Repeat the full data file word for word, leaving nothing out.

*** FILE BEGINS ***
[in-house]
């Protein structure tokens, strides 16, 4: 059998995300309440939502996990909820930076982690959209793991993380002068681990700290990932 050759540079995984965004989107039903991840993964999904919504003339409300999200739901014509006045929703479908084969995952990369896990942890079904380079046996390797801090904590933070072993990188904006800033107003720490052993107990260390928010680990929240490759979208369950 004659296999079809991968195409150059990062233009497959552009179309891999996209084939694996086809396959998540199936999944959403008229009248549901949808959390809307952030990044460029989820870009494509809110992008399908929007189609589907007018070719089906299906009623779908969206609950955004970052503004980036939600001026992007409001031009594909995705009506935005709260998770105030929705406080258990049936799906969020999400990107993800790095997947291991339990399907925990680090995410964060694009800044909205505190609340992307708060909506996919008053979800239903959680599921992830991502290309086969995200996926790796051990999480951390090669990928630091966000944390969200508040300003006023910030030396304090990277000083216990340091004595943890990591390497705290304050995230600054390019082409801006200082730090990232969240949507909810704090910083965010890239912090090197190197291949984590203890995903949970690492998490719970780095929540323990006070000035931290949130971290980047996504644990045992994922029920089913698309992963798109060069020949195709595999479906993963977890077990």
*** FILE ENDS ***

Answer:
[in-house]
């Protein structure tokens, strides 16, 4: 059998995300309440939502996990909820930076982690959209793991993380002068681990700290990932 050759540079995984965004989107039903991840993964999904919504003339409300999200739901014509006045929703479908084969995952990369896990942890079904380079046996390797801090904590933070072993990188904006800033107003720490052993107990260390928010680990929240490759979208369950 004659296999079809991968195409150059990062233009497959552009179309891999996209084939694996086809396959998540199936999944959403008229009248549901949808959390809307952030990044460029989820870009494509809110992008399908929007189609589907007018070719089906299906009623779908969206609950955004970052503004980036939600001026992007409001031009594909995705009506935005709260998770105030929705406080258990049936799906969020999400990107993800790095997947291991339990399907925990680090995410964060694009800044909205505190609340992307708060909506996919008053979800239903959680599921992830991502290309086969995200996926790796051990999480951390090669990928630091966000944390969200508040300003006023910030030396304090990277000083216990340091004595943890990591390497705290304050995230600054390019082409801006200082730090990232969240949507909810704090910083965010890239912090090197190197291949984590203890995903949970690492998490719970780095929540323990006070000035931290949130971290980047996504644990045992994922029920089913698309992963798109060069020949195709595999479906993963977890077990």